2. Kalpa (Sanskrit)
The Meaning: Time passing on a cosmic scale
The Work: That’s what 2001: A Space Odyssey is all about. Everything, from the music to the subject matter to the deliberate invocation of shapes and symbols as a way of signalling both change and continuity, was meant to show how the ‘cosmic’ passage of unimaginable amounts of time. Since we’re now well past 2001, perhaps Kalpa would have been a better title for the movie, and novel, in the first place. But who knew – for sure – that it had that kind of staying power?
1. Razbliuto (Russian) Update: Or English!
The Meaning: This word, pronounced ros-blee-OO-toe, describes the feeling that a person (generally meant to be a man) has for the person who he once loved, but now no longer loves.
The Work: Take your pick. I have my eye on a few big franchises nowadays that I think will cause a lot of people some razbliuto in a few years. Maybe even a few months. For me personally, though, I suppose I’ve come full circle to The Lord of the Rings. I adored it at one age, and read it over and over on car trips and at school under the desk, and late at night with my room light being switched off – not at all sneakily, I’m sure – whenever my parents came by. And while I respect the work and world-building that went in to it, I have no desire to pick it up ever, ever again. I didn’t even see the movies. And there’s a reason why I added the pronunciation guide to this particular word. I think it needs to get in to circulation in general, since everyone knows the feeling of loving a story at one particular time in their life, and then that love falling away. But I suspect this kind of feeling is particularly strong in sci-fi and fantasy fans. These works don’t just offer a book to love, but an entire world to immerse oneself in, with every character, situation, and story a shining possibility. The stories in these genres can mold themselves to people’s inner lives more than realistic fiction can. But inner lives change, and the things that fill us with joy and inspiration at one point in our lives simply aren’t relevant at other points. While there are plenty of sci-fi and fantasy stories that endure, there are many that drop away as we change. There are some former Ann Rice fans out there who have something to say to Twilight fans. There are people who love Xena who have something to say to fans of Katniss. But to say it, they have to know the word. So say it with me: ros-blee-OO-toe.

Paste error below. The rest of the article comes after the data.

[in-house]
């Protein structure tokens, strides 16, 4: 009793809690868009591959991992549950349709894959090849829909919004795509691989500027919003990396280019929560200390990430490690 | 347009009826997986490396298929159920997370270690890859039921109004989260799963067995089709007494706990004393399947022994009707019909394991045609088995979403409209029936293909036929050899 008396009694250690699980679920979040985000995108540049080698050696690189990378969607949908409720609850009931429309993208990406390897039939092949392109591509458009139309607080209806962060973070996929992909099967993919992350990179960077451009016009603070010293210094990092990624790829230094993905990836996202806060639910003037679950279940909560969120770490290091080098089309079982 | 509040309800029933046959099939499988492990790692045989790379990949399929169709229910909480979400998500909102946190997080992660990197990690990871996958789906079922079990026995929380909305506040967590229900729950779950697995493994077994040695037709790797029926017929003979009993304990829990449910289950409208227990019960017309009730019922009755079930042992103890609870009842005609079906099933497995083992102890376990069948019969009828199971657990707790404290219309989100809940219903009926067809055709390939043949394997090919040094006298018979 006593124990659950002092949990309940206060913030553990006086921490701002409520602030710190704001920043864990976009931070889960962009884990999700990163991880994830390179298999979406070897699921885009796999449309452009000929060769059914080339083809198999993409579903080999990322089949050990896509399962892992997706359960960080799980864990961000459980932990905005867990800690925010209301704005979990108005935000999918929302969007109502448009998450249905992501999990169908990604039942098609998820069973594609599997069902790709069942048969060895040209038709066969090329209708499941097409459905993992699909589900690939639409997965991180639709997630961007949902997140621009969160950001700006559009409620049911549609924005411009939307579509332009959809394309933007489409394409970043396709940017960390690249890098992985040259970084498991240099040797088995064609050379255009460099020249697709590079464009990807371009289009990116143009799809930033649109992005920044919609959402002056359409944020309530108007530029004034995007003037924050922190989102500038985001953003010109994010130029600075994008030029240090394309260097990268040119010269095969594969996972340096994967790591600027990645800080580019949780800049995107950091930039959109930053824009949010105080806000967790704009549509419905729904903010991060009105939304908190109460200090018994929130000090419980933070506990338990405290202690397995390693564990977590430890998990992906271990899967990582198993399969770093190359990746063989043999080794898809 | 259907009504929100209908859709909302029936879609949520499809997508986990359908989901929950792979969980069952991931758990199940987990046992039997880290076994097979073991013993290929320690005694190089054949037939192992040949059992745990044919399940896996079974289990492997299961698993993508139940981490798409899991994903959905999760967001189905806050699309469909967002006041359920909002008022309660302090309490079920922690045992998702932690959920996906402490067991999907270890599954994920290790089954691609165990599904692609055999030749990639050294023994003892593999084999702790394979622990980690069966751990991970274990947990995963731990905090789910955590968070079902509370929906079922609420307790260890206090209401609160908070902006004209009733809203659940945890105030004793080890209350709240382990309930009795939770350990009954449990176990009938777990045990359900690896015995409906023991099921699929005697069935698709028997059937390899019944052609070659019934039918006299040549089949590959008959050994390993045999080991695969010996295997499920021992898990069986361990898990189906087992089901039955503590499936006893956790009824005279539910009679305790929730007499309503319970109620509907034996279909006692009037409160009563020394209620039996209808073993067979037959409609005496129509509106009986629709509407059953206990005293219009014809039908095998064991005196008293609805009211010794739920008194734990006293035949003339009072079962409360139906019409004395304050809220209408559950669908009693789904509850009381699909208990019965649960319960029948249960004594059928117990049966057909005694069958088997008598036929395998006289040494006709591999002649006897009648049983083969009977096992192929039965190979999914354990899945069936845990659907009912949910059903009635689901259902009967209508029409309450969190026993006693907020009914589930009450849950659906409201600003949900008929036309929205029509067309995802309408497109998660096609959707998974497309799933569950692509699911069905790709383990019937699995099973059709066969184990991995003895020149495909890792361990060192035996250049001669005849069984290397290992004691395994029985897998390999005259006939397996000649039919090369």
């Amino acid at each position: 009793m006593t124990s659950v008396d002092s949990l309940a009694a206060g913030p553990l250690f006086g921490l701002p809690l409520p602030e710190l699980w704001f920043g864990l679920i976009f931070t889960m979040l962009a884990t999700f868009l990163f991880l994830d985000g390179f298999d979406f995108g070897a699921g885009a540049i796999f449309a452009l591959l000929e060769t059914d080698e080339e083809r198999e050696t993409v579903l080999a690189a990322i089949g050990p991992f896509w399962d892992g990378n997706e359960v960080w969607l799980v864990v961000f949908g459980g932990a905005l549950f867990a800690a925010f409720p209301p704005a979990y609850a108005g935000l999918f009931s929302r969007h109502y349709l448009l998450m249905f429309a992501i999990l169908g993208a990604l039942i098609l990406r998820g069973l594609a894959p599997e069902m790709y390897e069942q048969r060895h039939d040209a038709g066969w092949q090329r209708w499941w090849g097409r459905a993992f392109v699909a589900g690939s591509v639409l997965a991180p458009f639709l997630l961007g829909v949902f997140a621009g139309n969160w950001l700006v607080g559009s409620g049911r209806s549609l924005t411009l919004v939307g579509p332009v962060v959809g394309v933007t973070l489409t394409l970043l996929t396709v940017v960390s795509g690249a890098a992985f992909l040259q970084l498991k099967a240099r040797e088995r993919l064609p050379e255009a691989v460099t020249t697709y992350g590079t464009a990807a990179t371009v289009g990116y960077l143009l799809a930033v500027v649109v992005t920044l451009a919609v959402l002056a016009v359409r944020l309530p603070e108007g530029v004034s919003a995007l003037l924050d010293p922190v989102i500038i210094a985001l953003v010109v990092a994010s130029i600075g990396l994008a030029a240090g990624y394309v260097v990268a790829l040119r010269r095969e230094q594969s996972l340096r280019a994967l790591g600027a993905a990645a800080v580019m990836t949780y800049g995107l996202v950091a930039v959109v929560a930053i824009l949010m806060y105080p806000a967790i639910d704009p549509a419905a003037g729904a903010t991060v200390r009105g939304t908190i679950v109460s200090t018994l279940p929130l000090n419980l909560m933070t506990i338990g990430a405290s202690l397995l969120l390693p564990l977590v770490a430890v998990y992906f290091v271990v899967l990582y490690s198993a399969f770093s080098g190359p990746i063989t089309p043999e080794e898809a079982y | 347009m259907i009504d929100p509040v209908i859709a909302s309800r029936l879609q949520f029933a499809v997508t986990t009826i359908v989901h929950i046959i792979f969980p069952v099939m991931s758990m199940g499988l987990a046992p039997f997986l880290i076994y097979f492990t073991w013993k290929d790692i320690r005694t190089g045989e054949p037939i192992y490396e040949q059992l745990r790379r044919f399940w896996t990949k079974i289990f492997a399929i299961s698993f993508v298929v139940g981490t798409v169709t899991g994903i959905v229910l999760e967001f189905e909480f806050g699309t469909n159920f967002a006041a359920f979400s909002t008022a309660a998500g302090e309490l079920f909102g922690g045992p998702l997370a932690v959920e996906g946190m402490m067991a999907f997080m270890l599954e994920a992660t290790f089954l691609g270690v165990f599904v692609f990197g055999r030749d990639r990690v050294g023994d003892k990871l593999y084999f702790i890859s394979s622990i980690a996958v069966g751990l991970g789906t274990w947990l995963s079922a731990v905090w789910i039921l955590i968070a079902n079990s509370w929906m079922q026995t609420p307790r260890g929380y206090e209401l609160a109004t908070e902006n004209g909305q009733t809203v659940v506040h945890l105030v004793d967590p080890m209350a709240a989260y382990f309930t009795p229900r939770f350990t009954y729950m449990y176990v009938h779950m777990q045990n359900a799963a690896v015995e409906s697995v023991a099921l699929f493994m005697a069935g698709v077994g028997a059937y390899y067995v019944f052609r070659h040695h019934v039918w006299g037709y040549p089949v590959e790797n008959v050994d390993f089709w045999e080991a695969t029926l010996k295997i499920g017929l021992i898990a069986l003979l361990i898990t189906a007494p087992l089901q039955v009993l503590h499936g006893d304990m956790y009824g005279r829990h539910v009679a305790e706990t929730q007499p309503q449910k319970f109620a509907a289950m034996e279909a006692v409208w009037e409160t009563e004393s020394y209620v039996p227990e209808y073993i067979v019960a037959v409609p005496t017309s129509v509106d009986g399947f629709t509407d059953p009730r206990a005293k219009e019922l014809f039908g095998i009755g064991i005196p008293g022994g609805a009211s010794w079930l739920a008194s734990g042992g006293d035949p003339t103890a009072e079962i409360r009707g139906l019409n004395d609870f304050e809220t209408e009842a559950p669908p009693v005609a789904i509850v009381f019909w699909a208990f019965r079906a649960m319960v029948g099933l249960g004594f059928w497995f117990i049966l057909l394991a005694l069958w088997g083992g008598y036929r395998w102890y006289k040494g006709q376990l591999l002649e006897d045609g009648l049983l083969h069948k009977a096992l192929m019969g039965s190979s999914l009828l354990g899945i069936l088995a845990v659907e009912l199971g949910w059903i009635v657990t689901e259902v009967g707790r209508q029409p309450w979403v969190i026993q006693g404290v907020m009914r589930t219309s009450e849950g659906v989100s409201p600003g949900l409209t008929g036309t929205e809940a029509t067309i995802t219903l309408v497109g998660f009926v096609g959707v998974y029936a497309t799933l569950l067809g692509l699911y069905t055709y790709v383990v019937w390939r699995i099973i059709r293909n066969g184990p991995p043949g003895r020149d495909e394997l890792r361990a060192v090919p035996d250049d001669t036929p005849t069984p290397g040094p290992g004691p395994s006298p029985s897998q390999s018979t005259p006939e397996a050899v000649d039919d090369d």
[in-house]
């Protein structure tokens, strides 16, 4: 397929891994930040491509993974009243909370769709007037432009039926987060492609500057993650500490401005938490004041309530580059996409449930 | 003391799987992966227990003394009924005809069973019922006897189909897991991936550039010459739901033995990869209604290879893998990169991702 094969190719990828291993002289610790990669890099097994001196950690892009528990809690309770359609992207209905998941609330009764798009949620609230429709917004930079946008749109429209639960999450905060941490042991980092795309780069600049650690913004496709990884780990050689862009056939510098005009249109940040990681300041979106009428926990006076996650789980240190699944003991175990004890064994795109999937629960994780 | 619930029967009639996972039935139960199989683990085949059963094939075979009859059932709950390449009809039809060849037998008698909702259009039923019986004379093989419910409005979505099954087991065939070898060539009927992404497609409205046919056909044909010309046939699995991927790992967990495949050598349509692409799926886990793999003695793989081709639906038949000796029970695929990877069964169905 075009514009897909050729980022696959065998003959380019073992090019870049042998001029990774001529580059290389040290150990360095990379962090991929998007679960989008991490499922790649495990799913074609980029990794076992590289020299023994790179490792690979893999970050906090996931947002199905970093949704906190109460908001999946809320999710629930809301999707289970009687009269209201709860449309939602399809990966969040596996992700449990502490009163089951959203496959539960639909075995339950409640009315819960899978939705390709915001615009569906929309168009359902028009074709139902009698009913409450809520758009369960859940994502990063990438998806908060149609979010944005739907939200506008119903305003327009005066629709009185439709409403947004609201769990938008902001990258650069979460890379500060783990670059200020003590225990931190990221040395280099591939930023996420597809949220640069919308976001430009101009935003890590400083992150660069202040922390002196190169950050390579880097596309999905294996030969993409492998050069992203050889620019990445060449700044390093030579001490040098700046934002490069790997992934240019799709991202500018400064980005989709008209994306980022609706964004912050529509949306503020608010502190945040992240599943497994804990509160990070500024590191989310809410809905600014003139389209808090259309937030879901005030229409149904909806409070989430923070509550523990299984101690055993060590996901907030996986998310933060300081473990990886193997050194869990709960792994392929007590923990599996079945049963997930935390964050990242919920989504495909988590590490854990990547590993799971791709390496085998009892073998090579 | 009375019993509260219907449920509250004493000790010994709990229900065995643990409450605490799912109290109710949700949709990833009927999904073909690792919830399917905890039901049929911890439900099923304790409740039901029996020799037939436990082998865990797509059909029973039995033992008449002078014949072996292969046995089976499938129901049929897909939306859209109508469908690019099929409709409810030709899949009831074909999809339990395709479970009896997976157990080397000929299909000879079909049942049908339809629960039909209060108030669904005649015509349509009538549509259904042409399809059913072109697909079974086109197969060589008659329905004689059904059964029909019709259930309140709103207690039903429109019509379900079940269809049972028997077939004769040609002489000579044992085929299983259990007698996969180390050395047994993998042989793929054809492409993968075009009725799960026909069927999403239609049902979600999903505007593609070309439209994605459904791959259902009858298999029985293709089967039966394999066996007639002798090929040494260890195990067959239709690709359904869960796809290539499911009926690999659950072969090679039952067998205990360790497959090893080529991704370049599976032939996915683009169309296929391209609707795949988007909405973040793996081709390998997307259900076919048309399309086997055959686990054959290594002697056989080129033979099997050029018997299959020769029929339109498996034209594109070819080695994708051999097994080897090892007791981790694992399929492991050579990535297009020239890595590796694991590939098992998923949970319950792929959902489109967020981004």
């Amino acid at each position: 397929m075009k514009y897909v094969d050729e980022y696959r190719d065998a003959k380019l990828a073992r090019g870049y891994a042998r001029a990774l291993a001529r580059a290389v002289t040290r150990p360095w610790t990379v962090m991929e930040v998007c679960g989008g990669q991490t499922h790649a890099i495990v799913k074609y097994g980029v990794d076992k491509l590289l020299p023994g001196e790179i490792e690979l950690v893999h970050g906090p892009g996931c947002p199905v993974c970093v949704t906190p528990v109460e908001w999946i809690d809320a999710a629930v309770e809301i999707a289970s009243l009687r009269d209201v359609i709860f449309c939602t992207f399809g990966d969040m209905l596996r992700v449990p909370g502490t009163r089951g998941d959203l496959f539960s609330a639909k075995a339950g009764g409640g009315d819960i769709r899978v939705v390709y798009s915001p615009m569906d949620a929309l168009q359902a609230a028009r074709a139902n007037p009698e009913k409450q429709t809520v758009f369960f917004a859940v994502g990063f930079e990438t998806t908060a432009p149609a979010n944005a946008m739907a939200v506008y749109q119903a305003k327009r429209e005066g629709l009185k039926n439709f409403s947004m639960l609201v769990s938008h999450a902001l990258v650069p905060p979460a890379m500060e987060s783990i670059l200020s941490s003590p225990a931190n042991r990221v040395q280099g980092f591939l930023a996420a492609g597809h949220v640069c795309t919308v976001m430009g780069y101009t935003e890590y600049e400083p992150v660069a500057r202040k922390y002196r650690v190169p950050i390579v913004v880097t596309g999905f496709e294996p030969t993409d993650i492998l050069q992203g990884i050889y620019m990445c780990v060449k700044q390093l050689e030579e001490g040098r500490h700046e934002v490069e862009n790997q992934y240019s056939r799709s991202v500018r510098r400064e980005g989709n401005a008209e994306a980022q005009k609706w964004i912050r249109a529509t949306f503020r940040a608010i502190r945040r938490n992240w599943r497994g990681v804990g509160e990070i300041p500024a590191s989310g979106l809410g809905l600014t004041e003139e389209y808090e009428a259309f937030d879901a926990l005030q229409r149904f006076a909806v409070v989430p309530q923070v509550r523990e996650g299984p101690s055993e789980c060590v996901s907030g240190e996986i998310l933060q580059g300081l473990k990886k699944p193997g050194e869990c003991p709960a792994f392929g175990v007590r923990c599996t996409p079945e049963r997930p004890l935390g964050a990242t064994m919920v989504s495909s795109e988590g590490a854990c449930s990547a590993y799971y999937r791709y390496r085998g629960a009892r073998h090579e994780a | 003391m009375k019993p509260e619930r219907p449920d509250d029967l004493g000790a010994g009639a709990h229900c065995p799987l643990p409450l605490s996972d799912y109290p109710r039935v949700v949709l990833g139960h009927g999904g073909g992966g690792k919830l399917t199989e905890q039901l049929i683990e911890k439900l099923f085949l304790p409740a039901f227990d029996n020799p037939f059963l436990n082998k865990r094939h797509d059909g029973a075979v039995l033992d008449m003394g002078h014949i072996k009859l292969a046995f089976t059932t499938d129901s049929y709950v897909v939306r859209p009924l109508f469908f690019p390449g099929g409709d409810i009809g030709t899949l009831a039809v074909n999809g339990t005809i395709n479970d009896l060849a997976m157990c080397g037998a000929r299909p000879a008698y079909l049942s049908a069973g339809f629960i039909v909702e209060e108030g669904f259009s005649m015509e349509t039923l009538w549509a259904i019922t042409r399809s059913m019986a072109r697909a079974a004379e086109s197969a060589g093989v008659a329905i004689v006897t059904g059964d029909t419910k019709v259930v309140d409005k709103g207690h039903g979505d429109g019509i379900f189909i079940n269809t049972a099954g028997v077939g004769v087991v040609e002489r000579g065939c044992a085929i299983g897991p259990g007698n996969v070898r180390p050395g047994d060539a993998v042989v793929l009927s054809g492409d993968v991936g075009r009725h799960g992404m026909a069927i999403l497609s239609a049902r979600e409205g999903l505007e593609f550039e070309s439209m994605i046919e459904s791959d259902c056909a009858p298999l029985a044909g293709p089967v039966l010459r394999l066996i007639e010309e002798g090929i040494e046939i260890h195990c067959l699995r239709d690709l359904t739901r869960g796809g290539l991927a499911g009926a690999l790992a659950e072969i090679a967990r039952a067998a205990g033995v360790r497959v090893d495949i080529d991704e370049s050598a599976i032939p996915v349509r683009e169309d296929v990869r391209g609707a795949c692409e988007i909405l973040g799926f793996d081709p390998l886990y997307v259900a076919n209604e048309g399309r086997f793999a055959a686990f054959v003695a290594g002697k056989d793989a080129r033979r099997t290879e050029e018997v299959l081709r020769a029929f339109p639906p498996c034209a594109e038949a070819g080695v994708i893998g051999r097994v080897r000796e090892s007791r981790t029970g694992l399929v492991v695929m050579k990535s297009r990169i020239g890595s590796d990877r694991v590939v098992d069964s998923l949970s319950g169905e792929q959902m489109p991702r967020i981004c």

Update Note: After some comments from Russian speakers, I took a look around the internet for razbliuto. It seems to be up on some dictionary sites, but only one site traces the history. I got the words for this entry, including razbliuto, from They Have a Word for It, a book about words by Howard Rheingold. It seems his information came from a book called HodgePodge, by J Bryan in 1986. Before that, it looks like it came from a mistaken translation and conglomeration of two words, one of which means ‘a lost love’ and the other meaning ‘whore’. However, it seems since it’s only English linguists who use the word – it’s kind of an English word after all. I say we keep it.
Via They Have a Word For It.